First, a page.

(Source: New Energy Times) Nuclear reactions have been replicated at Osaka University.
The ICCF10 international gathering of "low energy nuclear reaction
(LENR)" scientists has just been completed in Cambridge,
Massachusetts. The results presented at this meeting seem destined to
affect the course of solid state and nuclear science. Probably the most
important of the results were those concerned with a unique form of
nuclear transmutation reported a year ago by Iwamura et al. of
Mitsubishi Heavy Industries. (Click here for their papers from ICCF-7,
The Mitsubishi transmutations occur on
a deuterided metal substrate. The transmutations convert carefully
deposited surface cesium atoms into the rare earth praseodymium. These
transmutation reactions have now been duplicated by Osaka University
scientists. They have repeated the transmutations several times. The
Osaka praseodymium product has been verified by neutron activation
analysis (NAA) at the Japan Atomic Energy Institute.
Meanwhile, Mitsubishi Heavy Industries has
continued to make progress. The Mitsubishi scientists have further
confirmed the identification of the praseodymium product, using a number
of independent diagnostic techniques. They have shown that the
transmutation occurs both with chemically deposited and ion-implanted
cesium atoms. Surface profiling studies have been carried out and have
located where the reaction occurs by measuring the depth distribution of
cesium loss and praseodymium creation. The results show that the nuclear
reaction is a surface or near-surface reaction on the substrate metal.
Precise chemical analyses of the bulk metal substrate have shown that
the praseodymium nuclear product is much too plentiful to be due to
impurity migration from the bulk.
In the Mitsubishi process, a nuclear active form
of deuterium is created from a flowing stream of deuterium atoms inside
a metal. The flowing stream is forced to encounter and overcome
specially designed internal diffusion barriers. A new form of active
deuterium is created during this inhibited diffusion process. The active
deuterium is able to spread out and interact with the nuclei of target
atoms despite the deuteron charge. The nuclear reactions are of a
specific type. They are deuteron addition reactions in which 4 deuterons
(or 2 alpha particles) are absorbed by a target nucleus. The cesium
conversion reactions can be viewed as the inverse of alpha-particle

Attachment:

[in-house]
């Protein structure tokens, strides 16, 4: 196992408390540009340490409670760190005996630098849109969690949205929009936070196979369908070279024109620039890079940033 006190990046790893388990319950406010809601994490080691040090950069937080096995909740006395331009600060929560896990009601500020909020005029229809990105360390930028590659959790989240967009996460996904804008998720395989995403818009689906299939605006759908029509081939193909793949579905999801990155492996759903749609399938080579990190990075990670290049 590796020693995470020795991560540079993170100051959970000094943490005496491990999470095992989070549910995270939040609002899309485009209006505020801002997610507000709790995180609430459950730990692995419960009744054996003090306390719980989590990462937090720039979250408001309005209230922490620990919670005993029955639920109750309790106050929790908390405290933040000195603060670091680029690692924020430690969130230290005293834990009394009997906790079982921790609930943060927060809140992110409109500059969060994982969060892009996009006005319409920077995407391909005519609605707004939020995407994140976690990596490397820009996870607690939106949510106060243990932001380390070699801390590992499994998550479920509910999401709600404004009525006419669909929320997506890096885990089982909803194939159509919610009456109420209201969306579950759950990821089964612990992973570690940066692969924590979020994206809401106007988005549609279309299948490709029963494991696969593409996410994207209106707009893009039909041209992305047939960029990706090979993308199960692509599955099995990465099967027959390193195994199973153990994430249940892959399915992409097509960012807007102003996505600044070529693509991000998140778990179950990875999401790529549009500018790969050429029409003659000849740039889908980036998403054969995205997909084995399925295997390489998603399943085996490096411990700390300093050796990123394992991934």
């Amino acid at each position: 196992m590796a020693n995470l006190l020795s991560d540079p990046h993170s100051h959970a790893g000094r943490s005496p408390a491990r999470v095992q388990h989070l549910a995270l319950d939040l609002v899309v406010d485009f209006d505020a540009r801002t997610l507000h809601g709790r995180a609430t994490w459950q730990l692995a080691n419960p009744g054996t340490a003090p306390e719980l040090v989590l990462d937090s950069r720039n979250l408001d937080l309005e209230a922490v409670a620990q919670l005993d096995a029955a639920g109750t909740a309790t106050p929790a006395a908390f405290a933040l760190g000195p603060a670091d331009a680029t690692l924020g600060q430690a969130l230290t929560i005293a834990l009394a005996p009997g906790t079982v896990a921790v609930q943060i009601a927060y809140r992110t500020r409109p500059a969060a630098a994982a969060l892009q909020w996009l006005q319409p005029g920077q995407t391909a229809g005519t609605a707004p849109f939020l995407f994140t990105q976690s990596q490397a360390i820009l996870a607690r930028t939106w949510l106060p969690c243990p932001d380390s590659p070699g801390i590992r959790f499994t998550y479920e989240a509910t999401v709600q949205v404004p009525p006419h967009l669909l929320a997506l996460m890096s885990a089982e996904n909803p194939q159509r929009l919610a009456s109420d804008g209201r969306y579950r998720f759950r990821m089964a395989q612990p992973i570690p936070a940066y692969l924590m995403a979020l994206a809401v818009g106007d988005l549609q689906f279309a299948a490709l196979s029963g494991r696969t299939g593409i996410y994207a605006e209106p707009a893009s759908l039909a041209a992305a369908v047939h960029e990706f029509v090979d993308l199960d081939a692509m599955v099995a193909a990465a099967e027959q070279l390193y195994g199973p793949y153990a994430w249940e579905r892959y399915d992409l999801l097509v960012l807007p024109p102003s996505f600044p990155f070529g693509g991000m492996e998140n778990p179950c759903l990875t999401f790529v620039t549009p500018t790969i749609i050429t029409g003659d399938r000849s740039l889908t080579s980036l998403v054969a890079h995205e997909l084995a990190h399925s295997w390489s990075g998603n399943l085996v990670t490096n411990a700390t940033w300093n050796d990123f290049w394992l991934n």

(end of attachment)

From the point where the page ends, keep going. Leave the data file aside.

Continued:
radioactive decays, which were discovered and characterized by Becqueral,
Curie, and Rutherford near the end of the 19th century. The cesium
reaction has been called a 2-alpha addition reaction. The full range of
addition reactions that can occur using nuclear active deuterium has yet
to be determined. The Mitsubishi work identified both: (1) a
reproducible method for creating the active deuterium, and (2) a clear
diagnostic method that quantifies its presence.
The Osaka and Mitsubishi studies provide solid
evidence that deuteron or alpha-addition nuclear reactions can be made
to reproducibly occur on solid metal at a temperature below that of
boiling water. The new results were reported by Iwamura of Mitsubishi
Heavy Industries and Higashiyama of the Nuclear Engineering Department
of Osaka University. The Osaka low energy nuclear work is lead by Akito
Takahashi. The original Mitsubishi discoveries have been published in
English in the internationally respected Japan Journal of Applied
Physics (Iwamura et al., 2002), and are available on the web at at http://jjap.ipap.jp/journal/pdf/JJAP-41-7R/4642.pdf.
The new discoveries remind one of the beginnings
of neutron-capture physics. In 1932 Chadwick discovered the neutron. His
neutrons were produced by the impact of alpha particles on beryllium.
Within a few years a large number of previously non-existing types of
nuclei were synthesized by exposure of various target elements to
neutron irradiation. During these neutron-absorption studies uranium
fission was discovered and the new element plutonium was synthesized. By
the end of 1942 the first controlled nuclear reactor was already in
operation. A nuclear power plant was generating electricity in 1955.
It seems likely that the larger international
community will build on the Japanese work. Further attempts to replicate
the Mitsubishi protocol are in progress. Hubler at the U.S. Naval
Research Lab announced plans for replication testing in consultation
with the Mitsubishi scientists. It is to be hoped that the world
community will quickly join in an effort to better understand the new
active deuterium matter form, its reaction physics, and its usefulness
in generating safe nuclear energy heat.